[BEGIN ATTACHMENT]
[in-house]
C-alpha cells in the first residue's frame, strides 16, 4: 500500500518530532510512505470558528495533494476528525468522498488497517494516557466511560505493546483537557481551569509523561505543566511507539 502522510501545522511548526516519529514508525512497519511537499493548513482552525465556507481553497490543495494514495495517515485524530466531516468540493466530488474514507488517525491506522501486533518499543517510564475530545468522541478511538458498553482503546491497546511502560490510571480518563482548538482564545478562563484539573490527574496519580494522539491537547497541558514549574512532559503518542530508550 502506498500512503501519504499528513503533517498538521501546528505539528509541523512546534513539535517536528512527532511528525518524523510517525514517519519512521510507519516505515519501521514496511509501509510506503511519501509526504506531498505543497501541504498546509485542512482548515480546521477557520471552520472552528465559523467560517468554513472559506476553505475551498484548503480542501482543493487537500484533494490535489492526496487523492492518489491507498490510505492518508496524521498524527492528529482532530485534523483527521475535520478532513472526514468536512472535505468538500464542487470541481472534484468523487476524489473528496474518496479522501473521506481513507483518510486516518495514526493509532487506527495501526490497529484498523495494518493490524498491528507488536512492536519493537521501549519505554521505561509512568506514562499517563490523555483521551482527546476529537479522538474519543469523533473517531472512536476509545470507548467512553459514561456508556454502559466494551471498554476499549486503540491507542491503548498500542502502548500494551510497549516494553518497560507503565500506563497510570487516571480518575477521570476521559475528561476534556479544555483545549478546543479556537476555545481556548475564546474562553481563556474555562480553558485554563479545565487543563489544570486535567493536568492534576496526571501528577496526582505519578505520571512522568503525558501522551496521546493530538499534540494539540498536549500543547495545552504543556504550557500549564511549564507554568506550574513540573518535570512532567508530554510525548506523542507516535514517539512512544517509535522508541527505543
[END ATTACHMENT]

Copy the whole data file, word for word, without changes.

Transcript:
[in-house]
C-alpha cells in the first residue's frame, strides 16, 4: 500500500518530532510512505470558528495533494476528525468522498488497517494516557466511560505493546483537557481551569509523561505543566511507539 502522510501545522511548526516519529514508525512497519511537499493548513482552525465556507481553497490543495494514495495517515485524530466531516468540493466530488474514507488517525491506522501486533518499543517510564475530545468522541478511538458498553482503546491497546511502560490510571480518563482548538482564545478562563484539573490527574496519580494522539491537547497541558514549574512532559503518542530508550 502506498500512503501519504499528513503533517498538521501546528505539528509541523512546534513539535517536528512527532511528525518524523510517525514517519519512521510507519516505515519501521514496511509501509510506503511519501509526504506531498505543497501541504498546509485542512482548515480546521477557520471552520472552528465559523467560517468554513472559506476553505475551498484548503480542501482543493487537500484533494490535489492526496487523492492518489491507498490510505492518508496524521498524527492528529482532530485534523483527521475535520478532513472526514468536512472535505468538500464542487470541481472534484468523487476524489473528496474518496479522501473521506481513507483518510486516518495514526493509532487506527495501526490497529484498523495494518493490524498491528507488536512492536519493537521501549519505554521505561509512568506514562499517563490523555483521551482527546476529537479522538474519543469523533473517531472512536476509545470507548467512553459514561456508556454502559466494551471498554476499549486503540491507542491503548498500542502502548500494551510497549516494553518497560507503565500506563497510570487516571480518575477521570476521559475528561476534556479544555483545549478546543479556537476555545481556548475564546474562553481563556474555562480553558485554563479545565487543563489544570486535567493536568492534576496526571501528577496526582505519578505520571512522568503525558501522551496521546493530538499534540494539540498536549500543547495545552504543556504550557500549564511549564507554568506550574513540573518535570512532567508530554510525548506523542507516535514517539512512544517509535522508541527505543